Down's syndrome and acute lymphoblastic leukaemia: clinical features and response to treatment.
Chessells JM., Harrison G., Richards SM., Bailey CC., Hill FG., Gibson BE., Hann IM.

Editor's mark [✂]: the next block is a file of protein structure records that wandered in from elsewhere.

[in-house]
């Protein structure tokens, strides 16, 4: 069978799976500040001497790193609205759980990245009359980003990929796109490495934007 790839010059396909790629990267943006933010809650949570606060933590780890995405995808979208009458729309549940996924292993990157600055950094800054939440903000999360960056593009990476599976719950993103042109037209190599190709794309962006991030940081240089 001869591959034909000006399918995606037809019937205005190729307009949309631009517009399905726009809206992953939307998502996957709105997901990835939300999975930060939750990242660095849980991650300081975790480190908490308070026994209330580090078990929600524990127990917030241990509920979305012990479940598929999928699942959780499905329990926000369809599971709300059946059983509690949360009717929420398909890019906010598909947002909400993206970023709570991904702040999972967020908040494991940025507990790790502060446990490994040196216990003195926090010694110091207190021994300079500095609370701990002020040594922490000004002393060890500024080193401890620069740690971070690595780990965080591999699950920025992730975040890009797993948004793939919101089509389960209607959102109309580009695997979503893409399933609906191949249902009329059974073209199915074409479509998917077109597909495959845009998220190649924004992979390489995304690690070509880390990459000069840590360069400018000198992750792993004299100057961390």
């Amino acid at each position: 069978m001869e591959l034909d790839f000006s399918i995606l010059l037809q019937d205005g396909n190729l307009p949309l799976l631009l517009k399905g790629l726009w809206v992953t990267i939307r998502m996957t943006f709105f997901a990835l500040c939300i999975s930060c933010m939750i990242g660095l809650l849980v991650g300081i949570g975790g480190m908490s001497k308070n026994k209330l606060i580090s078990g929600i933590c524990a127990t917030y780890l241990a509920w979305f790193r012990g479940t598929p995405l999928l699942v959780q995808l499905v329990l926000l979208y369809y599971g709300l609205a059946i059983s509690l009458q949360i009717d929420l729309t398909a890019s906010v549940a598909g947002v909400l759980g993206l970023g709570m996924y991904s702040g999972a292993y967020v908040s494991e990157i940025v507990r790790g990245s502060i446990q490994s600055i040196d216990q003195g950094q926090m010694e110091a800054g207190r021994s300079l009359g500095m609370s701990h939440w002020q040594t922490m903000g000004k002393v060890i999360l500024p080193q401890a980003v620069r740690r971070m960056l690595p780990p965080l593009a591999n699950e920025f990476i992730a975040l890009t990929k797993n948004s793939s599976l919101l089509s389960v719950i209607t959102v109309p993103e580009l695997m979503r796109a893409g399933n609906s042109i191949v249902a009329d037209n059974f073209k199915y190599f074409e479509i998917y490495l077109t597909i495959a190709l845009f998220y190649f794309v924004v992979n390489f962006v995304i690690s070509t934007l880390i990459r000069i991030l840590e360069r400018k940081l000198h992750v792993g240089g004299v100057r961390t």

AIMS: To examine the clinical and biological features of acute lymphoblastic leukaemia in children with Down's syndrome (DS), to compare their survival with other children, and to determine if entry to trials and survival has improved. METHODS: Examination of presenting features and response to treatment in patients treated in two consecutive national trials, MRC UKALL X and XI. RESULTS: The proportion of children with DS was significantly higher in UKALL XI (1.9%) than UKALL X (0.9%). Children with DS tended to be under 10 years and to have the common ALL subtype. Cytogenetic analysis showed that favourable features, such as high hyperdiploidy and t(12;21) were less frequent but also that there was a lack of translocations associated with a poor prognosis. Children with DS showed no increase in risk of relapse at any site but their survival and event free survival were inferior to other children. These results were caused by an increased number of infective deaths during remission (11% compared to 2%). At five years overall survival was 73% in DS children compared with 82% in other children; event free survival was 53% compared to 63% in non-DS children. CONCLUSIONS: Entry of children with DS to national trials has increased and survival has improved. However they remain at risk of relapse and also of treatment related mortality. These findings emphasise the need for both intensive chemotherapy and optimal supportive care.